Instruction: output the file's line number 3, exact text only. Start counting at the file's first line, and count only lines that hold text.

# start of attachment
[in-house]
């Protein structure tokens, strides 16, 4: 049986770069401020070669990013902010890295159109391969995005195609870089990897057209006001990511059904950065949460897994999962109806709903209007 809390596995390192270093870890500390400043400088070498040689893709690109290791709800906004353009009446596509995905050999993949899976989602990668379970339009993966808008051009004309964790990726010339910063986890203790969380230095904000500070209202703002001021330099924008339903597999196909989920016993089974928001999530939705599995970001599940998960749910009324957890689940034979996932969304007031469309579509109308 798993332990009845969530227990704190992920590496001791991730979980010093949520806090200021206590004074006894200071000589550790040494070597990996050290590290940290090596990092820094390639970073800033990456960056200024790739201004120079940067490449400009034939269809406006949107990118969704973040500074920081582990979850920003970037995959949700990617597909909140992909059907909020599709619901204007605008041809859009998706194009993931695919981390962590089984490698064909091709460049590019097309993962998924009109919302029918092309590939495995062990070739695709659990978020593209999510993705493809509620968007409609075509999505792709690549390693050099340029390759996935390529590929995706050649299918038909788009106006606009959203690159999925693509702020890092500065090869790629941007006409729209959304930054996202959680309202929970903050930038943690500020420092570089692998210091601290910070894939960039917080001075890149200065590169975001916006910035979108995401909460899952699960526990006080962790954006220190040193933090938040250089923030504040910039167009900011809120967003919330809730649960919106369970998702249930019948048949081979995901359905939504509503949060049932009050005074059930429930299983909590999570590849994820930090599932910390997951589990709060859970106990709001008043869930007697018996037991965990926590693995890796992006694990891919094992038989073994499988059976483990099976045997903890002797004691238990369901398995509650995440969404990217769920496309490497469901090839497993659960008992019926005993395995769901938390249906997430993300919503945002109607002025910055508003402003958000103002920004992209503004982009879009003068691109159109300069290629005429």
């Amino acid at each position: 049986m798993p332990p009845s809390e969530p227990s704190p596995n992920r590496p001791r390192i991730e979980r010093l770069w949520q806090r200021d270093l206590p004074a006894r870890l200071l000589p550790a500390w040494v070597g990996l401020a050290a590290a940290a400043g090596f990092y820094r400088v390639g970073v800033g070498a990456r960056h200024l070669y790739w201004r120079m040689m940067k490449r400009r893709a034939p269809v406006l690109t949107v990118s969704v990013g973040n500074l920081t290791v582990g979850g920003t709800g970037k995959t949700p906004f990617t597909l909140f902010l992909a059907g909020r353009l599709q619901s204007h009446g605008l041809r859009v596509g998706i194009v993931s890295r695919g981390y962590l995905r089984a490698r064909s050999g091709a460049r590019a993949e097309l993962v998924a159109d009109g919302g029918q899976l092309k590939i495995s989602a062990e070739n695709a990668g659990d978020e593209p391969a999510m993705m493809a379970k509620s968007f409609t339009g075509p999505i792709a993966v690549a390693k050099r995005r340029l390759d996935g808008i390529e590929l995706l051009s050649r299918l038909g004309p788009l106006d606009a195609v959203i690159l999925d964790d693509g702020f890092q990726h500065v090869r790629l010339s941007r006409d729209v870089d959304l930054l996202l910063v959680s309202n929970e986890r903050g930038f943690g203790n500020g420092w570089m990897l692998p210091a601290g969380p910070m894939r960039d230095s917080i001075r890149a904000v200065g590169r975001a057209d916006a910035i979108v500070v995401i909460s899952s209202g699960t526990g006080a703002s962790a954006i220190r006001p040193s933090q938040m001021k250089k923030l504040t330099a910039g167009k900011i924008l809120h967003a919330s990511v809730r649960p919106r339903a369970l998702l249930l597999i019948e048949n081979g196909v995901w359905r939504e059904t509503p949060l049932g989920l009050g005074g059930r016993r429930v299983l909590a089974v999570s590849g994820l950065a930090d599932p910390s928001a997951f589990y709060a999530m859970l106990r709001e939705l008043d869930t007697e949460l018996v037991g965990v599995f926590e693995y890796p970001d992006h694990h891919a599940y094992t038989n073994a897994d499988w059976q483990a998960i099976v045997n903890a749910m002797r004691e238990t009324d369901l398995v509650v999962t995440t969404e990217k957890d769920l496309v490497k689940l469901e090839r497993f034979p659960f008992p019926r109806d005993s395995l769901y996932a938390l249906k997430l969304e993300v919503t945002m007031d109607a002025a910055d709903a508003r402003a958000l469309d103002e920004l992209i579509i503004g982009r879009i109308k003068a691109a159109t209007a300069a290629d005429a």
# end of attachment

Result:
């Amino acid at each position: 049986m798993p332990p009845s809390e969530p227990s704190p596995n992920r590496p001791r390192i991730e979980r010093l770069w949520q806090r200021d270093l206590p004074a006894r870890l200071l000589p550790a500390w040494v070597g990996l401020a050290a590290a940290a400043g090596f990092y820094r400088v390639g970073v800033g070498a990456r960056h200024l070669y790739w201004r120079m040689m940067k490449r400009r893709a034939p269809v406006l690109t949107v990118s969704v990013g973040n500074l920081t290791v582990g979850g920003t709800g970037k995959t949700p906004f990617t597909l909140f902010l992909a059907g909020r353009l599709q619901s204007h009446g605008l041809r859009v596509g998706i194009v993931s890295r695919g981390y962590l995905r089984a490698r064909s050999g091709a460049r590019a993949e097309l993962v998924a159109d009109g919302g029918q899976l092309k590939i495995s989602a062990e070739n695709a990668g659990d978020e593209p391969a999510m993705m493809a379970k509620s968007f409609t339009g075509p999505i792709a993966v690549a390693k050099r995005r340029l390759d996935g808008i390529e590929l995706l051009s050649r299918l038909g004309p788009l106006d606009a195609v959203i690159l999925d964790d693509g702020f890092q990726h500065v090869r790629l010339s941007r006409d729209v870089d959304l930054l996202l910063v959680s309202n929970e986890r903050g930038f943690g203790n500020g420092w570089m990897l692998p210091a601290g969380p910070m894939r960039d230095s917080i001075r890149a904000v200065g590169r975001a057209d916006a910035i979108v500070v995401i909460s899952s209202g699960t526990g006080a703002s962790a954006i220190r006001p040193s933090q938040m001021k250089k923030l504040t330099a910039g167009k900011i924008l809120h967003a919330s990511v809730r649960p919106r339903a369970l998702l249930l597999i019948e048949n081979g196909v995901w359905r939504e059904t509503p949060l049932g989920l009050g005074g059930r016993r429930v299983l909590a089974v999570s590849g994820l950065a930090d599932p910390s928001a997951f589990y709060a999530m859970l106990r709001e939705l008043d869930t007697e949460l018996v037991g965990v599995f926590e693995y890796p970001d992006h694990h891919a599940y094992t038989n073994a897994d499988w059976q483990a998960i099976v045997n903890a749910m002797r004691e238990t009324d369901l398995v509650v999962t995440t969404e990217k957890d769920l496309v490497k689940l469901e090839r497993f034979p659960f008992p019926r109806d005993s395995l769901y996932a938390l249906k997430l969304e993300v919503t945002m007031d109607a002025a910055d709903a508003r402003a958000l469309d103002e920004l992209i579509i503004g982009r879009i109308k003068a691109a159109t209007a300069a290629d005429a």